Recognizing 3 Potential Air Brake Compressor Issues

A failing compressor won't keep you from getting your truck safely off the road, but it does require attention and repair. Whether you have an upcoming trip or regular commutes, it's wise to address these repair issues before they worsen. Keep an eye out for these three symptoms that may indicate a problem with your air brake compressor or associated components.

1. Oil Leaks

Your compressor is a mechanical pump that requires lubrication and cooling. Its internal oil supply helps to keep it functioning correctly, so any oil leakage should be a cause for concern. If you notice oil on or near your compressor, start by looking for any apparent leak sources, and try to confirm that oil isn't reaching the compressor from another component.

If you've confirmed that the compressor is the source of the leak, there may be numerous possible causes. Check the fittings and gaskets near the air hoses and the oil lines, replacing them as necessary. If these seals don't seem to be the source of the leak, the compressor may have an internal issue that requires evaluation by a professional repair shop.

2. Slow Charge

Checking the charge rate for your air brakes should be part of your routine pre-trip checklist. If your air brake charge rate doesn't fall within specifications, you'll need to locate and address the issue before driving. Slow charge rates can sometimes result from damaged or kinked air hoses, so start by checking the condition of the lines from your compressor.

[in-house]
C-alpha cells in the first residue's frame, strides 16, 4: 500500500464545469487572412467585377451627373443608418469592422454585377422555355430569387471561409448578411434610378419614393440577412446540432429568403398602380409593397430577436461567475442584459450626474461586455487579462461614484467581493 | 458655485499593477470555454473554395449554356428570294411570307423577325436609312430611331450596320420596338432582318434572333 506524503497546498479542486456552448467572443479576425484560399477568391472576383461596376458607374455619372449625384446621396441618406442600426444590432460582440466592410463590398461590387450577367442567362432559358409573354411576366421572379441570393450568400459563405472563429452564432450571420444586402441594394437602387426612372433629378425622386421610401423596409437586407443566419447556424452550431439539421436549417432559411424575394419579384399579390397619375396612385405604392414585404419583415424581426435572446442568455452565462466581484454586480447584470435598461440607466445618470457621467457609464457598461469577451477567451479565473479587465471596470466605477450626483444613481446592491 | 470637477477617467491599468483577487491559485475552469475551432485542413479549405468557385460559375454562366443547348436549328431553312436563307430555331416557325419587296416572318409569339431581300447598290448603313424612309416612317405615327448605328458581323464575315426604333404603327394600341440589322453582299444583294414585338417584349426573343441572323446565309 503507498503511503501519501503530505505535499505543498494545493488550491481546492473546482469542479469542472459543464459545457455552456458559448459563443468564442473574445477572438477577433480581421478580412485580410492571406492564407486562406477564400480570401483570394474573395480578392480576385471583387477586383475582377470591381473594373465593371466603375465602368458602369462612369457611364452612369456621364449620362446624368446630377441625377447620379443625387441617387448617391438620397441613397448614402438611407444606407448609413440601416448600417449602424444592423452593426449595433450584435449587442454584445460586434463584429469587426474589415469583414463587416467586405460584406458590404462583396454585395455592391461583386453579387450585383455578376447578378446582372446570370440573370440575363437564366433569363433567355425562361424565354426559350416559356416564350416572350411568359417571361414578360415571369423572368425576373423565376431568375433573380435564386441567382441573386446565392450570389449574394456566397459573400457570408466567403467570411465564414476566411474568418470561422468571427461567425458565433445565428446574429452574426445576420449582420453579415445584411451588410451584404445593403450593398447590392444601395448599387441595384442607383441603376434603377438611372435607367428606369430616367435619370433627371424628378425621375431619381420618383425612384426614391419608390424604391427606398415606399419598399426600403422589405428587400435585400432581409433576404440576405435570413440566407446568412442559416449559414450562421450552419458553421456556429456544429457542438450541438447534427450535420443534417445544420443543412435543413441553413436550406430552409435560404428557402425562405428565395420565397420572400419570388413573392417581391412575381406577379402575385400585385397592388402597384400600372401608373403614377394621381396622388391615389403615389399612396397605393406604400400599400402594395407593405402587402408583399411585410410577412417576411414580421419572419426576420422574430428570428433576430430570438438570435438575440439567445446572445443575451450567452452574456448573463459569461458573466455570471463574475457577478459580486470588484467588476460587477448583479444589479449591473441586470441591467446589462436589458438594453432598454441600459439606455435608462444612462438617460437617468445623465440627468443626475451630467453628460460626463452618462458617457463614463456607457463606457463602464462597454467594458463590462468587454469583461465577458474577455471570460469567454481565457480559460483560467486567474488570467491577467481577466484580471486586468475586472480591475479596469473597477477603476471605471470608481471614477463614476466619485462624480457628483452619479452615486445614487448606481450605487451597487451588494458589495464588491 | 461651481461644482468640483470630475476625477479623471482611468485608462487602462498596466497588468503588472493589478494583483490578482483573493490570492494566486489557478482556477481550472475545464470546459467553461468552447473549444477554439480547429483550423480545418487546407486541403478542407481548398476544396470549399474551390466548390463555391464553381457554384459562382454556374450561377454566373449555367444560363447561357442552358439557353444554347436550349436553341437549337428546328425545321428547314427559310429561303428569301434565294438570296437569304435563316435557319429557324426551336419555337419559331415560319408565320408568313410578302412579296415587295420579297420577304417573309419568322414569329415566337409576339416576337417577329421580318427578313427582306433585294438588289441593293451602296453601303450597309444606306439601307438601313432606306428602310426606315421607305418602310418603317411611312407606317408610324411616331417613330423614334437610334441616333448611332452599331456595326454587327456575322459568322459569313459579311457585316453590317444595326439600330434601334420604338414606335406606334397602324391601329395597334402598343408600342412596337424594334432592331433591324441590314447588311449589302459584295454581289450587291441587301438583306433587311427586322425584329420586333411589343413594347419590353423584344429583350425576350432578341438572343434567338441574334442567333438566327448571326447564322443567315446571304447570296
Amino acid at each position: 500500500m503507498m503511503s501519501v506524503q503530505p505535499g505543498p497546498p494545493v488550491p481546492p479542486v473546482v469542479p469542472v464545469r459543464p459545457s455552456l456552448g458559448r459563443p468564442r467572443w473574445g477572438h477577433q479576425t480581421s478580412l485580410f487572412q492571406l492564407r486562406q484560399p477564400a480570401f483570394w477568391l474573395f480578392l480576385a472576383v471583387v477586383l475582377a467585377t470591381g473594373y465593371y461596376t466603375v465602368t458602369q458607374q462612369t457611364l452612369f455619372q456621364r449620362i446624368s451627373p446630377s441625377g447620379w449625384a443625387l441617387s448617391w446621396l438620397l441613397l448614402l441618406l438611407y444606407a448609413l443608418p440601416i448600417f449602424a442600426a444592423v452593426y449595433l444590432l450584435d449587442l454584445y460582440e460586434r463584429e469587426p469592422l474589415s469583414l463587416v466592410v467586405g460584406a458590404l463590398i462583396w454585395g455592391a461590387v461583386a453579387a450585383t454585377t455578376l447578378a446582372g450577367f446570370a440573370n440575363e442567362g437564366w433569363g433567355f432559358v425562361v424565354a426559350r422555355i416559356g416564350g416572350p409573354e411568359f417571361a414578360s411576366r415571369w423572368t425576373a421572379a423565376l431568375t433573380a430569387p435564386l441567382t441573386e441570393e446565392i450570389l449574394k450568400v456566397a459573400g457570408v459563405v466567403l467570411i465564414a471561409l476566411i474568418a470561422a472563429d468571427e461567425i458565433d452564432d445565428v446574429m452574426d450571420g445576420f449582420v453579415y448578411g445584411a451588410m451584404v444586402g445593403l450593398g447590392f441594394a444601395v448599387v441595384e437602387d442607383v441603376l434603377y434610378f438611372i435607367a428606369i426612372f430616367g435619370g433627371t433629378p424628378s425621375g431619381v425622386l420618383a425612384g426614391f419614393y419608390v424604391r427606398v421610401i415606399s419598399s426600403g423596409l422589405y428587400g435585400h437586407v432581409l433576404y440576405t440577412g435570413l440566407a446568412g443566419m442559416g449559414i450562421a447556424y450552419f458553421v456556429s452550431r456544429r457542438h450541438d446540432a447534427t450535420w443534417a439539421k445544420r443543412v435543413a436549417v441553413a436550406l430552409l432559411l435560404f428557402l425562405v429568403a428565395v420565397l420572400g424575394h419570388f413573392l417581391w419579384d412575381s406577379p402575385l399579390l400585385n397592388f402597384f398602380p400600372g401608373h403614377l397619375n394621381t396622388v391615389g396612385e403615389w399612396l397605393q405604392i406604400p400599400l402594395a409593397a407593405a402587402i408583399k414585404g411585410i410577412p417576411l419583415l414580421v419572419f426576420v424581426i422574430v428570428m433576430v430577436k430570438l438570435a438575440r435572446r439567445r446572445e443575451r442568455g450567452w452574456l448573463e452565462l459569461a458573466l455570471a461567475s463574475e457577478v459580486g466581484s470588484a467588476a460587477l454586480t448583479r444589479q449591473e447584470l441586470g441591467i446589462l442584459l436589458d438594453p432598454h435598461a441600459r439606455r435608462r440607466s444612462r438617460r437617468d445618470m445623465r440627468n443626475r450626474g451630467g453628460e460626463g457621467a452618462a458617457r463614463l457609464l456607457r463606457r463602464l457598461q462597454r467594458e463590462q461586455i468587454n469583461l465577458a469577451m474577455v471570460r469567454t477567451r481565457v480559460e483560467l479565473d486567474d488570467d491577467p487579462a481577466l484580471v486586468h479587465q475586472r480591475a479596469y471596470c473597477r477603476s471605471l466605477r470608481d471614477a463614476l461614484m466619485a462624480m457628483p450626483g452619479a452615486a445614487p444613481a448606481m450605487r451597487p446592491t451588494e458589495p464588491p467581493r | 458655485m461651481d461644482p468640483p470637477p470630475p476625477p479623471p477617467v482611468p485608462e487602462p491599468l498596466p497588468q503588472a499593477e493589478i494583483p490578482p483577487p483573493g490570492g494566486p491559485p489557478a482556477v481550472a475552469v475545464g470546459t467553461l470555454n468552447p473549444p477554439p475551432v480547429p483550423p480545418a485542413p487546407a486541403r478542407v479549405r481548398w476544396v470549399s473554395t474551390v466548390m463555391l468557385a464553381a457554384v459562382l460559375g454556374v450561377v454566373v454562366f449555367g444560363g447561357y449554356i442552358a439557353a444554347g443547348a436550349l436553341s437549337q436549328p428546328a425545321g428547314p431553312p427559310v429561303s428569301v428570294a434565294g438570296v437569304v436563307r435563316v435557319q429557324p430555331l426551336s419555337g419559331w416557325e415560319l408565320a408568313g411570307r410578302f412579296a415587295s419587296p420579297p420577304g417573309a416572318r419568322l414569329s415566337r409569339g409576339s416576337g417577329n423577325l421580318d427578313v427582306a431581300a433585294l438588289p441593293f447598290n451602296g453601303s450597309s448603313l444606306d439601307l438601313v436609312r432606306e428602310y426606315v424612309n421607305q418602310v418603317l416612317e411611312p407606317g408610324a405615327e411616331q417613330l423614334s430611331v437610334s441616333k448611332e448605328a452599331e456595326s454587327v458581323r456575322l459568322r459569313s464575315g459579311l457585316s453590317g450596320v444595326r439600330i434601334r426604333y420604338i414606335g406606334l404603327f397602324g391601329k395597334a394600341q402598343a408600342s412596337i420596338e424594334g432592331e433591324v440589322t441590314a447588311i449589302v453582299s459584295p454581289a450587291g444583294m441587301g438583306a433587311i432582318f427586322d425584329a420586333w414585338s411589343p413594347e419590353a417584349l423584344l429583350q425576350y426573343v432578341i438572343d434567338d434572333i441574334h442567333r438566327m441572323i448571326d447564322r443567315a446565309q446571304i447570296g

Note that slow charge rates can have numerous causes, so it's a good idea to rely on an experienced shop to help you diagnose this problem if you can't find any apparent issues.

3. Compressor Short Cycling

Your truck's air brake compressor should only operate when it needs to charge the air tanks. If your compressor runs too often, it can indicate a leak in the system, a problem with the compressor, or an issue with one or more air valves. Compressor short cycling isn't a critical issue, but it can cause unnecessary wear and indicate a more severe problem with your air brakes.

If possible, contact truck repair technicians as soon as you notice short cycling, and don't continue driving if other problems with your air braking system develop. While your air brakes are unlikely to fail catastrophically, waiting for them to stop functioning can potentially leave you stranded on the side of the road.